More than 1,000 people fleeing an attack on Palma were not allowed to cross into Tanzania to seek asylum, the United Nations says.
United Nations teams have received “worrying” reports that Tanzania has rejected over 1,000 people seeking refuge from an attack on a town in northern Mozambique by ISIL-affiliated fighters, the United Nations High Commissioner for Refugees (UNHCR) has said.
The March 24 attack on the town of Palma, adjacent to gas developments worth $60bn, sent the town’s residents scattering in all directions, with some fleeing into dense forest while others escaped by boat.
The authorities say dozens have been killed, while thousands have fled the town of some 75,000 people.
Some headed north towards Tanzania, aid workers said.
“UNHCR teams … have received worrying reports from displaced populations that over 1,000 people fleeing Mozambique and trying to enter Tanzania were not allowed to cross the border to seek asylum,” its statement said on Tuesday.
It called on Mozambique’s neighbours to provide access to those seeking protection.
The UNHCR had earlier told Reuters news agency it does not have access to the border or affected areas, without giving a reason.
Two other aid workers said Tanzania had refused their organisations access, while the Mozambique side of the border was considered too dangerous.
National and local Tanzanian officials either did not respond to Reuters’ calls or declined comment.
Last week a boat with 45 fleeing Mozambicans on board docked in Tanzania, where a local community leader said they had been given food and shelter.
Hundreds of others, meanwhile, had crossed into Tanzania by land, only to be sent back later via a different border post, according to one of the aid workers and a security consultant who works with a number of humanitarian agencies.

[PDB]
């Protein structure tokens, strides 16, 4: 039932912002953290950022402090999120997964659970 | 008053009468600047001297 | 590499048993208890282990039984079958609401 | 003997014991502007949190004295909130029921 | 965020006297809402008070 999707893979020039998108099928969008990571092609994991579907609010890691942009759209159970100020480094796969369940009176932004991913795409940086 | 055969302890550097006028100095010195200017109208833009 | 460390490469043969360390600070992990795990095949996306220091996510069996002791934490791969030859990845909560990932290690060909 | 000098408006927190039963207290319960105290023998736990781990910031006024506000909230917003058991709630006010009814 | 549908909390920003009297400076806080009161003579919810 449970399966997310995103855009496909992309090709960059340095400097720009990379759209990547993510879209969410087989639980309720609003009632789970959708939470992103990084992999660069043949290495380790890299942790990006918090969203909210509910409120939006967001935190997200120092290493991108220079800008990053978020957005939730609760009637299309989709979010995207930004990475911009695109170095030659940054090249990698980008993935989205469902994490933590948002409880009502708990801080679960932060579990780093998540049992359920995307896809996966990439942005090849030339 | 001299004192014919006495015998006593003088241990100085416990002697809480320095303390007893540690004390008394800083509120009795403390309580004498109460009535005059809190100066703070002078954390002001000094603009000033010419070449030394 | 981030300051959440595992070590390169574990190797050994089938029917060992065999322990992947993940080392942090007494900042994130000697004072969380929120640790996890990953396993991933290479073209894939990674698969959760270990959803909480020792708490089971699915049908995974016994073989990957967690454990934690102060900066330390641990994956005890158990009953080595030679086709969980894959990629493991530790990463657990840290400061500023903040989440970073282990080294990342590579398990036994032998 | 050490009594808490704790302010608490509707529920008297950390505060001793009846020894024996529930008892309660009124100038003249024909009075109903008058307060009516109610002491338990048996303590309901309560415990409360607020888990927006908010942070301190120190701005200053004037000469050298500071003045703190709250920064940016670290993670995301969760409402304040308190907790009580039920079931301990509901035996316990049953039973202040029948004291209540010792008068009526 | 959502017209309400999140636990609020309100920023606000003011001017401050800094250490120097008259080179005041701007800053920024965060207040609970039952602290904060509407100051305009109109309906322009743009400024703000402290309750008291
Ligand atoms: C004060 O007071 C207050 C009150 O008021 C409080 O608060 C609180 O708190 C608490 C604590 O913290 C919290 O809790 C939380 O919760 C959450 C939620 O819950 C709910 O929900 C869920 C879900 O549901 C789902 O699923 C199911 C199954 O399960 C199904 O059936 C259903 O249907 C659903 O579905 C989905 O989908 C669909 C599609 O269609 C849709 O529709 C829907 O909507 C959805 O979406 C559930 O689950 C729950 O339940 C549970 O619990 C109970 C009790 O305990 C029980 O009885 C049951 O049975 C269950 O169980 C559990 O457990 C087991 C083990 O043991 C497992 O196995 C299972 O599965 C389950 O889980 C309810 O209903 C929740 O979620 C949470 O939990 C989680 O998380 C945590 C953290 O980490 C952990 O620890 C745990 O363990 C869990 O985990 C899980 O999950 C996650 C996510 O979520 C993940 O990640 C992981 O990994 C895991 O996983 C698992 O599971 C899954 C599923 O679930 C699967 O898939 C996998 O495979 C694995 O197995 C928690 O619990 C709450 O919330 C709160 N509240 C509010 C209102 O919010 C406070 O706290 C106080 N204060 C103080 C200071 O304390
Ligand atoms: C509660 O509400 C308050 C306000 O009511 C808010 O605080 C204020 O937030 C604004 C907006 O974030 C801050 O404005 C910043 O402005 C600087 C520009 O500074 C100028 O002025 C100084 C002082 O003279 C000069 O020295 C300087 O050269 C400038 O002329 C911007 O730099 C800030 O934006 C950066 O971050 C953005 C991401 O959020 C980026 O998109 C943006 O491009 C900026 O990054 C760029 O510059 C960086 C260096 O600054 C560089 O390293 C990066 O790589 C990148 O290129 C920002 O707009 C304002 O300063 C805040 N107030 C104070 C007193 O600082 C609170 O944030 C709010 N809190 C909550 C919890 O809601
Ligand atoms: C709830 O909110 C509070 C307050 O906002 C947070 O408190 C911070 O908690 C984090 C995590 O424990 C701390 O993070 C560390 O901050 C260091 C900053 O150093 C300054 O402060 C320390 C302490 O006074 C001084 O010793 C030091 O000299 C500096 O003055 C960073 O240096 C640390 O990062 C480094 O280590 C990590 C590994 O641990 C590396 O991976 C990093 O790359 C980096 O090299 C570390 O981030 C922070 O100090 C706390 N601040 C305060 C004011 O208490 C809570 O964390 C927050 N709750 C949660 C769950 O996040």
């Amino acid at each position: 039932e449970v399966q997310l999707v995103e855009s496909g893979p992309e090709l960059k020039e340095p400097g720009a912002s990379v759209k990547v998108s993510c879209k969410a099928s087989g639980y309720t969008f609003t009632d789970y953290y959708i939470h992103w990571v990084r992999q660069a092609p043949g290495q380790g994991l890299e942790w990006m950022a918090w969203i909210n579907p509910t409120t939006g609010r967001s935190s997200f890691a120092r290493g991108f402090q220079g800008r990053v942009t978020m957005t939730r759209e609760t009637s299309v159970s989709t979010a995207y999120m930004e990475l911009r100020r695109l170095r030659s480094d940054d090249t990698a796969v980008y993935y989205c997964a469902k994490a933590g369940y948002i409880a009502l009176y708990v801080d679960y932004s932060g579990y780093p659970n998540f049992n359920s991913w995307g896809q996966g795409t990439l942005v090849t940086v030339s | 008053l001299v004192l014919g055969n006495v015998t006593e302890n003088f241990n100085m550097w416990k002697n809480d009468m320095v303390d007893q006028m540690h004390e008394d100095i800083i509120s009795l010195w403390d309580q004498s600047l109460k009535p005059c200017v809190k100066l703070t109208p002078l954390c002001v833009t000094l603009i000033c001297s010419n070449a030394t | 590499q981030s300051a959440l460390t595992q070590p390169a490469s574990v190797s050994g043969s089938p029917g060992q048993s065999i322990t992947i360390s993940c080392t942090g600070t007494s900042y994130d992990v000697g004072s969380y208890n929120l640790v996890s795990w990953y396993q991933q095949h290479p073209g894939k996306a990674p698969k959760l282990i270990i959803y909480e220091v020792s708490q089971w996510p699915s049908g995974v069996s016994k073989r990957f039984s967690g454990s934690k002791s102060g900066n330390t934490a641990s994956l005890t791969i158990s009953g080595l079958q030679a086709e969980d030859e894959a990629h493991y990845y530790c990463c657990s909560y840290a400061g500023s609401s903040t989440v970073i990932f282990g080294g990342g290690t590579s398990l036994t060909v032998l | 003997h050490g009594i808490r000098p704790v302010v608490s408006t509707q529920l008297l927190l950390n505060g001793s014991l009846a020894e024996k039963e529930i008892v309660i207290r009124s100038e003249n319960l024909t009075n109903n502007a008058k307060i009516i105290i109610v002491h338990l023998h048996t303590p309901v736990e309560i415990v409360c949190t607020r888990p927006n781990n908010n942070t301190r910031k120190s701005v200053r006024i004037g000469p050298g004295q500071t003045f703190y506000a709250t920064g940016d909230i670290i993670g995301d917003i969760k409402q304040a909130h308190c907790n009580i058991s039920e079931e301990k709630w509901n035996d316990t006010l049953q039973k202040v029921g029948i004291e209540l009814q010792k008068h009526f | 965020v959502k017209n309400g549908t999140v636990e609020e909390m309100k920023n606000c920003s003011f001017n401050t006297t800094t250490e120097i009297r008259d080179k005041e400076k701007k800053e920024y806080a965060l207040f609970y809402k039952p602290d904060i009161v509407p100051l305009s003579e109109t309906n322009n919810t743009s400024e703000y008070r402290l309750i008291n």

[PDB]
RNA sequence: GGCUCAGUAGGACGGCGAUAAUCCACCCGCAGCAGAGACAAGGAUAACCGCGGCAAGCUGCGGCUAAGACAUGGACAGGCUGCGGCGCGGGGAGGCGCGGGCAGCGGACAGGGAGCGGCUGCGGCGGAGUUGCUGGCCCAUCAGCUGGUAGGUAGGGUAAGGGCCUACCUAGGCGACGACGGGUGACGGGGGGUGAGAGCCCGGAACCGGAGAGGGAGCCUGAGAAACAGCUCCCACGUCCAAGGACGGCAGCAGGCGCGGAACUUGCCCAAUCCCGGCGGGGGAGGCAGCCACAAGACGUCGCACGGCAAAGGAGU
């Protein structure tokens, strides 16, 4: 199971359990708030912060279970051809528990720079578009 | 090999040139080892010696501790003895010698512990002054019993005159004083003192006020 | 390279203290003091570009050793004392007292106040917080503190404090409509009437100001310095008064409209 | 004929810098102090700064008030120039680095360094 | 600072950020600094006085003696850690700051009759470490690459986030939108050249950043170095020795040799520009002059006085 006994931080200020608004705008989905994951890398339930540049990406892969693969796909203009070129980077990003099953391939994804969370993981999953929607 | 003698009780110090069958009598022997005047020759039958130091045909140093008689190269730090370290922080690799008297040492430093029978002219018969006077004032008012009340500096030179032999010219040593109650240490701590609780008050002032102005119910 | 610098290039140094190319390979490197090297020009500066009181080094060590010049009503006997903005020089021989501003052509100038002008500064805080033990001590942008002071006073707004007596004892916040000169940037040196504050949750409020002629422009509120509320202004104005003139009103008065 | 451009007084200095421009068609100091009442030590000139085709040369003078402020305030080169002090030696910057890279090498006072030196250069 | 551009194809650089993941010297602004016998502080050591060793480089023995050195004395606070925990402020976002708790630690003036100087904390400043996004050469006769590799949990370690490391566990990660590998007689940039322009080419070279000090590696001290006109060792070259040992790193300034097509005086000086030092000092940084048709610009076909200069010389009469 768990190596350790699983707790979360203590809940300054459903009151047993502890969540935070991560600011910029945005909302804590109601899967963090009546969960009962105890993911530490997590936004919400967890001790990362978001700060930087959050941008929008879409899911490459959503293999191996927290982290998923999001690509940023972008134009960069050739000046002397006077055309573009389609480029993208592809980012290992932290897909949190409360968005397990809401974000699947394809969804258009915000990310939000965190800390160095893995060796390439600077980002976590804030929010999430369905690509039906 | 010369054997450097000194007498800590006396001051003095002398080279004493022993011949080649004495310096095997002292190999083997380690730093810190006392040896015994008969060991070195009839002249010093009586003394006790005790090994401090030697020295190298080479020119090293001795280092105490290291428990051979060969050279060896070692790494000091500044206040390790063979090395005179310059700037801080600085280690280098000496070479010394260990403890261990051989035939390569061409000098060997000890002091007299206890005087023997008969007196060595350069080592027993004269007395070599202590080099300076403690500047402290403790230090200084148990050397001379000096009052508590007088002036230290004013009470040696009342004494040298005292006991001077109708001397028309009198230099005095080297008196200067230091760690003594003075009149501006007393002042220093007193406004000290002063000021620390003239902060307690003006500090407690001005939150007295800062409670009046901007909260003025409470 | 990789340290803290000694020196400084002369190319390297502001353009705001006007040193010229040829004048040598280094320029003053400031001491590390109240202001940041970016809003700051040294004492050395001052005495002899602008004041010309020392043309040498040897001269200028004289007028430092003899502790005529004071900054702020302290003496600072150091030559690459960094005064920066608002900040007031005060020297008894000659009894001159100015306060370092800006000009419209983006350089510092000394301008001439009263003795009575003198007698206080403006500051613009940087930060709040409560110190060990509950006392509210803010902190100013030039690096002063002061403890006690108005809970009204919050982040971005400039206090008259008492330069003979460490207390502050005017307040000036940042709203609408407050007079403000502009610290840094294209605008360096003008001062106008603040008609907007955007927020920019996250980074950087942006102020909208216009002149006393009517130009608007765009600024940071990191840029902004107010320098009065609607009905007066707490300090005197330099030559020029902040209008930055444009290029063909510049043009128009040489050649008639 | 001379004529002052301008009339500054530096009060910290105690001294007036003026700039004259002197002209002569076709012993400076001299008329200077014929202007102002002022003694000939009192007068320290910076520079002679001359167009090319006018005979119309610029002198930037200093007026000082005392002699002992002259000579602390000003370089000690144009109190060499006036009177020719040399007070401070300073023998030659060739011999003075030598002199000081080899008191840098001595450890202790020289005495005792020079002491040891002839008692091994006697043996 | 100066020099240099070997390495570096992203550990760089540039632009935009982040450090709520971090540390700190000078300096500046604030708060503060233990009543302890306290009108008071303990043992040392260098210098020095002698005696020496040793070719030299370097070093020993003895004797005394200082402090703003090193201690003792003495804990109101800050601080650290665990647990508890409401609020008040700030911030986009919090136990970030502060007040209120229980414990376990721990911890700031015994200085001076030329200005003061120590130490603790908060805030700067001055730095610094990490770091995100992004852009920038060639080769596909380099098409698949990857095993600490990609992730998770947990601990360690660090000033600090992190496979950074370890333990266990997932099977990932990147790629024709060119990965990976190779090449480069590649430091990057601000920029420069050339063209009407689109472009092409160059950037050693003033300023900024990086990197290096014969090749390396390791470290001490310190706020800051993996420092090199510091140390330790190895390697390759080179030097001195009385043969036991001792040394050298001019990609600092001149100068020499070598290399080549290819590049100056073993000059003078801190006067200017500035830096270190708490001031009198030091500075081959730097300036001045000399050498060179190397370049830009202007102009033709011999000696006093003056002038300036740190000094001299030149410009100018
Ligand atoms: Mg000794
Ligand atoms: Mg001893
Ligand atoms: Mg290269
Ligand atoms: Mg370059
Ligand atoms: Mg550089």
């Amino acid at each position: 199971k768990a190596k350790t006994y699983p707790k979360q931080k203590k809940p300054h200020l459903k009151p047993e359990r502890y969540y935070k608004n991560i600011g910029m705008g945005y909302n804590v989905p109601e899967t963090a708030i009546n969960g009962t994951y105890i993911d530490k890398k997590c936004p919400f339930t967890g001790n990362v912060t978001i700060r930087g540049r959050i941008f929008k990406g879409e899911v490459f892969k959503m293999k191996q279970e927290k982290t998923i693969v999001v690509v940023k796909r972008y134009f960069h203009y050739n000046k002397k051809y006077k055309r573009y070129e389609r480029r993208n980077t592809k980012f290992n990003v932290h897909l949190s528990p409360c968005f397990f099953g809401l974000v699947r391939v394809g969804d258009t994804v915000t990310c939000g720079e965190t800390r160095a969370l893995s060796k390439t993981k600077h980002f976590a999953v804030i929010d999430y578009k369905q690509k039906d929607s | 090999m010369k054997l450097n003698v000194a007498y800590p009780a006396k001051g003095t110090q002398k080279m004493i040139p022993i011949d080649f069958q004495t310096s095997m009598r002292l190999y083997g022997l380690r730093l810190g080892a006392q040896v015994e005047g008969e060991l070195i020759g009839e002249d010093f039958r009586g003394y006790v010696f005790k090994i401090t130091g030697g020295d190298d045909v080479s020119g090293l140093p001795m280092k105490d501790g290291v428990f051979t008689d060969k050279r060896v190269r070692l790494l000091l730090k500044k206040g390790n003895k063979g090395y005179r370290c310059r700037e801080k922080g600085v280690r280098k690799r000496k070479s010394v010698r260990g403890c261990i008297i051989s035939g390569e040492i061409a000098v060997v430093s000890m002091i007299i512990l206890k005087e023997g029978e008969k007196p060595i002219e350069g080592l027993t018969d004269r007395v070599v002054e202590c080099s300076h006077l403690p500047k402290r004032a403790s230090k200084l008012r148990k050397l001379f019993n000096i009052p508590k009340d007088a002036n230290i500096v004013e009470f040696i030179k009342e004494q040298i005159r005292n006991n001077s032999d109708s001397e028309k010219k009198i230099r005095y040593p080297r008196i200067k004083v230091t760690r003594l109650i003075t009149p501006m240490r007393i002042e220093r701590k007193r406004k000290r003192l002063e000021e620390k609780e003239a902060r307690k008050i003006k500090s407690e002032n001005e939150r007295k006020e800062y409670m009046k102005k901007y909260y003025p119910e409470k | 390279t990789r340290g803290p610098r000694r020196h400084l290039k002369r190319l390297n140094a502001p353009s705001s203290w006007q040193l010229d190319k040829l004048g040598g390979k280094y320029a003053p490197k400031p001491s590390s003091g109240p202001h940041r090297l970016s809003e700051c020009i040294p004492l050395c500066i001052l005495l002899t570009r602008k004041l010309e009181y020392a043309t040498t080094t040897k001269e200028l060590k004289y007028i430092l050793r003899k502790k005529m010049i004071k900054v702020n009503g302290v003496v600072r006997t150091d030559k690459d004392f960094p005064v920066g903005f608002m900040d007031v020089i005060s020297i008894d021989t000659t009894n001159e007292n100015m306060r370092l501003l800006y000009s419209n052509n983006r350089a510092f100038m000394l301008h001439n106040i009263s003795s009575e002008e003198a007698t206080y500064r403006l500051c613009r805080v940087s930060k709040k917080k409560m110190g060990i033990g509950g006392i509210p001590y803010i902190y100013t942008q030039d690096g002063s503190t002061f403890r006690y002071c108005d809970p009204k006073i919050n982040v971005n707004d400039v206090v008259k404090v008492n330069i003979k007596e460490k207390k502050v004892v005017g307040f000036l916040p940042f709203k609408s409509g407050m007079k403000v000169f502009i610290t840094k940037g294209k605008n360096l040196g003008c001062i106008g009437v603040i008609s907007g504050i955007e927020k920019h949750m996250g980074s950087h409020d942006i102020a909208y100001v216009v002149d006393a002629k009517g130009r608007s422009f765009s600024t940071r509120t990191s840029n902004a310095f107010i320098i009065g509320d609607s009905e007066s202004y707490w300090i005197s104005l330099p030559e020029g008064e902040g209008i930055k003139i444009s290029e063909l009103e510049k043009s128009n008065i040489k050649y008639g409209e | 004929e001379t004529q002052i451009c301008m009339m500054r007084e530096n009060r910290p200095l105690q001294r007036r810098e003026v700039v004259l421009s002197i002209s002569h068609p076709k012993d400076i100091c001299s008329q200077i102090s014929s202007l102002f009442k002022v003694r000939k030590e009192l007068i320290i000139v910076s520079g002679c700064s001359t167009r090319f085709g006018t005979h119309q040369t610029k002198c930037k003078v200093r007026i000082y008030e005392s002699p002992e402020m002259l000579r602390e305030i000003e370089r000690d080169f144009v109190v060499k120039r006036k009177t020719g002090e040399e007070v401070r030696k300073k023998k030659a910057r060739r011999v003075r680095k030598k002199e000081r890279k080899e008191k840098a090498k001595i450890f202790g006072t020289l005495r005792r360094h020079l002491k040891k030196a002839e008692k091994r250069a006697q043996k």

One Palma resident, who asked not to be named for fear of retaliation, said he was allowed into Tanzania but was then driven six hours and handed over to the Mozambican military in the border village of Negomano.
There was no food or shelter there, he said, so he continued to the district capital.
Armindo Ngunga, secretary of state for Mozambique’s northernmost province of Cabo Delgado, said many people who had fled to Tanzania were coming back via Negomano, and authorities would take care of them. He did not provide numbers.
The military said on Sunday that Palma was now “completely safe”, while local media that visited the town said some citizens had started to return.
Meanwhile, six southern African presidents are to hold emergency talks on the crisis, a regional bloc said on Tuesday.
Talks will take place in the Mozambican capital of Maputo on Thursday, gathering the presidents of Mozambique, Malawi, Tanzania, Botswana, South Africa and Zimbabwe.
The 16-member Southern African Development Community (SC), which made the announcement, said the meeting would “deliberate on measures to address terrorism” in Mozambique.
Botswanan President Mokgweetsi Masisi, the SC’s current chair, said the attacks were an “affront” to the peace and security of Mozambique, the region and the international community.
Southern Africa had enjoyed relative stability compared to other regions in recent years until armed groups started battering Mozambique’s gas-rich Cabo Delgado province.
French energy giant Total last week shut its operations and withdrew all staff at a gas project on the Afungi peninsula, some 10km (6 miles) from the town.
Known locally as al-Shabab – but with no known relation to the Somali group of the same name – Cabo Delgado’s armed fighters have launched more than 800 raids on towns and villages in an apparent bid to establish an Islamic caliphate.
The violence has killed more than 2,600 people and uprooted around 750,000 others, according to estimates.